Mr Bob Forrester
Thu, 05/10/2023 - 19:30
The Auditorium, Roedean School, 35 Princess of Wales Terrace, Parktown, Johannesburg
Charge: Non-members : R50, members : free

Eswatini is almost unknown archaeologically, yet paradoxically it is filled with sites.  An early vibrant archaeology programme in the seventies shriveled away in the late eighties and it was only in 2017 that research restarted, leaving a fair number of questions unanswered.  Currently the Swazi Archaeological Research Association is investigating ochre in all its forms. Lion Cavern is the world's oldest mine, circa 43kya, recalibrated to 48kya, OSL dating has confirmed the ancient dates.  Nuclear spectroscopy has matched the mine source to several sites, indicating an exchange network nearly 100 kilometres across. Eswatini (previously Swaziland) has an unusual - possibly unique - expression of rock art where entire shelter walls were painted with Lion Cavern ochre mixed with warthog or wild pig fat and clay.  Anthropological research includes cultural continuity at two painted LSA sites.  These were appropriated by the 19th century precolonial Dlamini state from the San and today remain sites of shamanic power, one of them attracting thousands of Zionists annually.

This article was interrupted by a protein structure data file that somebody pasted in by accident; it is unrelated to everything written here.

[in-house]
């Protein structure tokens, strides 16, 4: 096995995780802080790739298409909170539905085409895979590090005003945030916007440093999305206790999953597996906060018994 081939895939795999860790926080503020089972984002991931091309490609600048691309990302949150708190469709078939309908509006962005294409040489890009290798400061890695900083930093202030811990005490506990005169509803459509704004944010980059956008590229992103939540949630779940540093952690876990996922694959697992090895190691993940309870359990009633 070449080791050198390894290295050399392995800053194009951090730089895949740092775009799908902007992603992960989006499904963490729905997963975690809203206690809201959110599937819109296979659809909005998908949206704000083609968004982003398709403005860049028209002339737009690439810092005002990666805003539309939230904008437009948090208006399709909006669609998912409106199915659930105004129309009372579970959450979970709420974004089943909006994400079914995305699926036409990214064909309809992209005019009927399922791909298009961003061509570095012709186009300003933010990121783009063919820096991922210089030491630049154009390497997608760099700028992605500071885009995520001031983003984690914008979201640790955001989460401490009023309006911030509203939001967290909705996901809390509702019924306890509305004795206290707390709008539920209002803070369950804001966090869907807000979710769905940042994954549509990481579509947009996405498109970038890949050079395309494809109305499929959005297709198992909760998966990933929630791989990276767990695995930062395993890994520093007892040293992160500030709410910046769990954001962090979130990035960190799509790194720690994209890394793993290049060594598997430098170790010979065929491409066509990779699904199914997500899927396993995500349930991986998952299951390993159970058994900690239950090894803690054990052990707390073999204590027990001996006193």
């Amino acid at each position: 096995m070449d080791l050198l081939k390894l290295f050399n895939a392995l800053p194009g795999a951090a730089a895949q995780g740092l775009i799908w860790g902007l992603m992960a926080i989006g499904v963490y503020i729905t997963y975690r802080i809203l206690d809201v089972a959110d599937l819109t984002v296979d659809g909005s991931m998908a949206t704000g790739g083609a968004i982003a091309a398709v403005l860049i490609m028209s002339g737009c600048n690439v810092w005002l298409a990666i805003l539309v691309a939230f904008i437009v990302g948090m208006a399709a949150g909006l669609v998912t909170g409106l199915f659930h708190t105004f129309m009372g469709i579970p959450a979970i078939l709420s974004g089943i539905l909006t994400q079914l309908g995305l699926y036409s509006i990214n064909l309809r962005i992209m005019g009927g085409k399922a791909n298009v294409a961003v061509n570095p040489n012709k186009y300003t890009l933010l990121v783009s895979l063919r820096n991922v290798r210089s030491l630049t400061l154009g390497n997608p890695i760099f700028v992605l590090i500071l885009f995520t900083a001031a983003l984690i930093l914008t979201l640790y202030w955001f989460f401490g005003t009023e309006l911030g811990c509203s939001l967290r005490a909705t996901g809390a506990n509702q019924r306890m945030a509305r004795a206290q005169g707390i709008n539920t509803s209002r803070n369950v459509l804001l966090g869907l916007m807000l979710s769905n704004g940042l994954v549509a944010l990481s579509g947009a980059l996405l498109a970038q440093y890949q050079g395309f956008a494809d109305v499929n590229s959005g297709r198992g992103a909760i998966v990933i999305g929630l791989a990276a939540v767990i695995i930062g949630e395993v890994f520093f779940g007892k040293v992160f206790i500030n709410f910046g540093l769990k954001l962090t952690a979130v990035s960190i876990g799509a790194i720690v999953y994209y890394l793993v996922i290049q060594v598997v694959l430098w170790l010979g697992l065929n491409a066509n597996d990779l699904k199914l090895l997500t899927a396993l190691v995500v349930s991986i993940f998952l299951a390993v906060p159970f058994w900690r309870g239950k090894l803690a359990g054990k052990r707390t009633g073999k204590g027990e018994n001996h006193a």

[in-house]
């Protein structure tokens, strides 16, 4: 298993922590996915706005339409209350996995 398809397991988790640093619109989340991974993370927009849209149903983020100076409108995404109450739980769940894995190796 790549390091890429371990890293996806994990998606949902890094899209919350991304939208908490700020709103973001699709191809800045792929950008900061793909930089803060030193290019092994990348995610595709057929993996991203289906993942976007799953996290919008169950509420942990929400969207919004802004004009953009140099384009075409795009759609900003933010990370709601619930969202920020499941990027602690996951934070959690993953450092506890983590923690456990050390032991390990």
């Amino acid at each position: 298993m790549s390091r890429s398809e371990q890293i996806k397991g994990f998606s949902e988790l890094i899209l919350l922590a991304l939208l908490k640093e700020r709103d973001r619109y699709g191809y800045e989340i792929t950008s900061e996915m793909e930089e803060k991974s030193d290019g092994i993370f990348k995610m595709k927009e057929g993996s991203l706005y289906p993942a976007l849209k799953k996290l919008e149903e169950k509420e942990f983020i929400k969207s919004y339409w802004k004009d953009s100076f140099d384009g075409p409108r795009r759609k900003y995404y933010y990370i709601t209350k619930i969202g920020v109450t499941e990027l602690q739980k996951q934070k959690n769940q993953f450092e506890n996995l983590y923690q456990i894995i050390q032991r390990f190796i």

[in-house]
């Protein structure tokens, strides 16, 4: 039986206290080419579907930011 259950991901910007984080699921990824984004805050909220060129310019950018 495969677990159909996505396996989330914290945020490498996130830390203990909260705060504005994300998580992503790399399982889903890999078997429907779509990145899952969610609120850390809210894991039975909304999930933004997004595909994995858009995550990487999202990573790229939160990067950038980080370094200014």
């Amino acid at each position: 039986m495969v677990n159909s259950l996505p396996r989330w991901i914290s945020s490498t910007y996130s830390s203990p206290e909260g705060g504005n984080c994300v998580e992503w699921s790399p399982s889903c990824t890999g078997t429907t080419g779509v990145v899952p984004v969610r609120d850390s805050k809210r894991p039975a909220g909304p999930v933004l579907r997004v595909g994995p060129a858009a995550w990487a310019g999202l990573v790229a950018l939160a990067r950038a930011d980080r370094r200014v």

Bob Forrester was born in Swaziland and received a BA in Archaeology and Anthropology from UCT.  He is the Heritage Advisor to the Eswatini National Trust Commission and the National Museum. He heads a project to create the Lion Cavern Museum and has authored and co-authored papers and several books on Eswatini ranging from art to archival photos to archaeology.